The Honest Truth: Back-To-School Blues
I’m not thrilled with my son’s assigned teacher for school this year. I have heard valid complaints from my friends. I think we should request a switch. What do you think?
Jill: I’ll admit that as a grade-school parent, I poked around for intel on the teachers. One friend said, “I hope you don’t have Mrs. X. She’s the worst in the school.” Panicked, I plotted how to get my kid in the ‘right’ class. Then, another friend said, “I hope you get Mrs. X. She’s the best teacher. She made my kid love learning.” My point? This best/worst, good/bad teacher judging is all pretty subjective. Go in with an open mind.
Beth: I bit my tongue during this time—mostly out of fear of being labeled that parent. Plus, even if you can sway the decision, there is a chance you will move your son away from what might be a great experience for him. Short answer: Let the school do its job, and stay out of the way.
My 18-year-old daughter started babysitting for a new family, and the kids are really difficult. She’s supposed to work for them every week, but she says the kids are too much to handle. What should she say to the parents? Should I let her quit? Should I intervene?
Jill: This is a great opportunity for your high-schooler to develop some real-life career skills. Encourage her to set up a meeting to speak frankly with the parents about specifics regarding their kids’ behavior and her difficulty handling them. She could ask for ideas to make things better. Or, she may decide it’s not a good fit. But quitting without this important (albeit potentially uncomfortable) conversation would be sidestepping responsibility, in my book.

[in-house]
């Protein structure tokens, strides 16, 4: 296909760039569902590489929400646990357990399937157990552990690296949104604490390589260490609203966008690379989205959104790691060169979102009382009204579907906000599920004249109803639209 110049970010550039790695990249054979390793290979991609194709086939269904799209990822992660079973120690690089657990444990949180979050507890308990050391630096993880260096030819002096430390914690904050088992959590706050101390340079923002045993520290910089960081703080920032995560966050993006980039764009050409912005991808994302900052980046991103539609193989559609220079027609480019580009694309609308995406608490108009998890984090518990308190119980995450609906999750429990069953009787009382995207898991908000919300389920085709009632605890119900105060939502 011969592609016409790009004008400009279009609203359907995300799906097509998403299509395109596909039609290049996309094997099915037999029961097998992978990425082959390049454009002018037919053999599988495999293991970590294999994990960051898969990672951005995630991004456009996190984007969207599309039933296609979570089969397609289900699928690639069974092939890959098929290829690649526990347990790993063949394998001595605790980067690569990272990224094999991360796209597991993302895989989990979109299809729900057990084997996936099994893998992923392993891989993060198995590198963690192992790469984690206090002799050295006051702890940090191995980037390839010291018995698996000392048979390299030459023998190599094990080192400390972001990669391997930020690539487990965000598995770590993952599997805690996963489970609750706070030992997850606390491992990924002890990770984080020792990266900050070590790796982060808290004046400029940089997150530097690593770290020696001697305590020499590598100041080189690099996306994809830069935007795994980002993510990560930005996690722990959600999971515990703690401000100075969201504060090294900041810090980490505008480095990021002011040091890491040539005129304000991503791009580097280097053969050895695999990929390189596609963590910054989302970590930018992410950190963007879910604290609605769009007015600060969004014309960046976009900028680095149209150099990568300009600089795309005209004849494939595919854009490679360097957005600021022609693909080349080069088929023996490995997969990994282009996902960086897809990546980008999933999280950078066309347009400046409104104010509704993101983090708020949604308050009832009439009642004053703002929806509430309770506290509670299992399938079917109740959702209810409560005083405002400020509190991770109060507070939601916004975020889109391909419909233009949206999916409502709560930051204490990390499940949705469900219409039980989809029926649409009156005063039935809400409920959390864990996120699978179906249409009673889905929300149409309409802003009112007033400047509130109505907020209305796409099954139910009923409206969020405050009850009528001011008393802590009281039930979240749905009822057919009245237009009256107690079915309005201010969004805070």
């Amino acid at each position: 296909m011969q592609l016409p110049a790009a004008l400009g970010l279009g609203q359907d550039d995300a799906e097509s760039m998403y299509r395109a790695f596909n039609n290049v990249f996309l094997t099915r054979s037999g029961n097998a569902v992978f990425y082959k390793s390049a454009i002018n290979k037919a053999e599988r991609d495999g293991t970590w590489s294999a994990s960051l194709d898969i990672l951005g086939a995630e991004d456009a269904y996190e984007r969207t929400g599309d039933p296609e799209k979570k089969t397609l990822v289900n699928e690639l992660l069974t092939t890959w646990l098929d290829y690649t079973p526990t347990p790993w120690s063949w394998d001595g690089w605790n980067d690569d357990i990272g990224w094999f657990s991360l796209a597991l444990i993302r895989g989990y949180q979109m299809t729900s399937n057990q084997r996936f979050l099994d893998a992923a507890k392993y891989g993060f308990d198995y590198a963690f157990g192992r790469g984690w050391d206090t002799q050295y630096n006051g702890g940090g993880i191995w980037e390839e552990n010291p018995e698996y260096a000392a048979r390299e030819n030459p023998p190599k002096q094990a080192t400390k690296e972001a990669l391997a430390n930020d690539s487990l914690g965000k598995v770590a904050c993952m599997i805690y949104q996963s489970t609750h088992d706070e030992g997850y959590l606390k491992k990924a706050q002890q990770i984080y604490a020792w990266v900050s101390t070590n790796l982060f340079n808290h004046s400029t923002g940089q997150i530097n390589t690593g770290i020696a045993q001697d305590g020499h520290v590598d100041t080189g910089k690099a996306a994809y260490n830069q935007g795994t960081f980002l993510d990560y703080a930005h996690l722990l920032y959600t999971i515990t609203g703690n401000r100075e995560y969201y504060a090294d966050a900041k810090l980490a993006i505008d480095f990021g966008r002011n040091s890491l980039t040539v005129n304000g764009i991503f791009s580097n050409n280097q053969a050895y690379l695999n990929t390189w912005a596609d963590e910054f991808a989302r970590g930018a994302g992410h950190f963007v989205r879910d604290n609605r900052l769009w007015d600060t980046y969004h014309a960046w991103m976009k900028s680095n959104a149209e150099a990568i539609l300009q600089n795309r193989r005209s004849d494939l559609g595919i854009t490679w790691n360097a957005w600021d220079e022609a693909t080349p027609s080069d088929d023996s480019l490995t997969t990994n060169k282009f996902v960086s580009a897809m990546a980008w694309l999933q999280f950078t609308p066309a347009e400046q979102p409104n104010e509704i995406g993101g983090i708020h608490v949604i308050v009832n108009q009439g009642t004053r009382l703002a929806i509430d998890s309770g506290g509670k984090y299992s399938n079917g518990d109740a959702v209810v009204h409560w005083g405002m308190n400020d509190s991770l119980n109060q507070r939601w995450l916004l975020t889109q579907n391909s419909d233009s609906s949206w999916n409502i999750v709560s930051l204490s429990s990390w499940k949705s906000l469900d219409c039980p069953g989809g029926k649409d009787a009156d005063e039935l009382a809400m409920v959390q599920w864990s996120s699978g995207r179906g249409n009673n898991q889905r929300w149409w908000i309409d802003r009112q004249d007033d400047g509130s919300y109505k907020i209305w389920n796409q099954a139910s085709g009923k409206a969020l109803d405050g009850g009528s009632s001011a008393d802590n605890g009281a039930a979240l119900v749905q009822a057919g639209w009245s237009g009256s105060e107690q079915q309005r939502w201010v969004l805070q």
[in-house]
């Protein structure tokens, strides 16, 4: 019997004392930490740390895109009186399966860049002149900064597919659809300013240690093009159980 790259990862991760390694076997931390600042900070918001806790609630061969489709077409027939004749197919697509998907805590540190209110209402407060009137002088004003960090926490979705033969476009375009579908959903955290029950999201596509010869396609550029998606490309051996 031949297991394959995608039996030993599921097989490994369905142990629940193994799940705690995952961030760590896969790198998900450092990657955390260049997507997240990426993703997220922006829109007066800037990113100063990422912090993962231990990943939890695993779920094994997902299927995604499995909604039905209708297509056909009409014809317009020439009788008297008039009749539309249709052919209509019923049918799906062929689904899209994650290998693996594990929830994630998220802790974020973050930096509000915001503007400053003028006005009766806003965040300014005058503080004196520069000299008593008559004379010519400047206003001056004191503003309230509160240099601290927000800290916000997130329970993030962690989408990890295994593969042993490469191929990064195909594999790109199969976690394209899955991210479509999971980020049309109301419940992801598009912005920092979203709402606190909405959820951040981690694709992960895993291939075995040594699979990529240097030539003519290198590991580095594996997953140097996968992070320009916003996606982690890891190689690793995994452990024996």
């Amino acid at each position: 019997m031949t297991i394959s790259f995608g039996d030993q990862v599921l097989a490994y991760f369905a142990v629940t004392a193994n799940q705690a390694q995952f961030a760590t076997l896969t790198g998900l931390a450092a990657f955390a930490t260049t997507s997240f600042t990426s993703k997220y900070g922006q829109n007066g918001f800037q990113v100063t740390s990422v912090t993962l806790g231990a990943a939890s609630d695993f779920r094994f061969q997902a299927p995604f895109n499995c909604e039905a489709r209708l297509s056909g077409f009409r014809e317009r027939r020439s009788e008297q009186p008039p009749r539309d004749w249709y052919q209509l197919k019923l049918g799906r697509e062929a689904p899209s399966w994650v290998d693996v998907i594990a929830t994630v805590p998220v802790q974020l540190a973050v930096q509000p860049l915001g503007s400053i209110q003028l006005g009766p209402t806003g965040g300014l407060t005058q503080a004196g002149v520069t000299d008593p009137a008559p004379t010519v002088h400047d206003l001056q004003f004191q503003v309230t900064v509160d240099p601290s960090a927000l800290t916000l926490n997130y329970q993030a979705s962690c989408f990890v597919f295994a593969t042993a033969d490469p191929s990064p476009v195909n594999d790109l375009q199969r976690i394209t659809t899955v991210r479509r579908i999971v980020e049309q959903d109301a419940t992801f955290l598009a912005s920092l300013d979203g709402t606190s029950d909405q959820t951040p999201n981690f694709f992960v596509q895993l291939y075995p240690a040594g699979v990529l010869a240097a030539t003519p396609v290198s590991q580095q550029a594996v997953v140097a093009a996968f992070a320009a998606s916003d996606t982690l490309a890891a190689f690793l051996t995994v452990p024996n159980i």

Beth: This sort of situation is tough—even for adults. As a consultant, I was brought in by numerous schools and businesses to teach staff how to deliver difficult feedback. And this (telling parents that their beloved children are monsters) officially qualifies as difficult feedback. You never know how people will react when you tell them something they don’t want to hear. Will they thank you for your feedback or do quite the opposite? People can be defensive when it comes to their kids, and it can be a lot to handle. Jill covers option one, but there is a second option here: teaching your daughter how to bow out gracefully.
Jill Farmer is a master certified life coach, author and time management aficionado. Beth Chesterton is a master certified executive coach and an expert in organizational development. If you have a question that needs an honest answer, email firstname.lastname@example.org.
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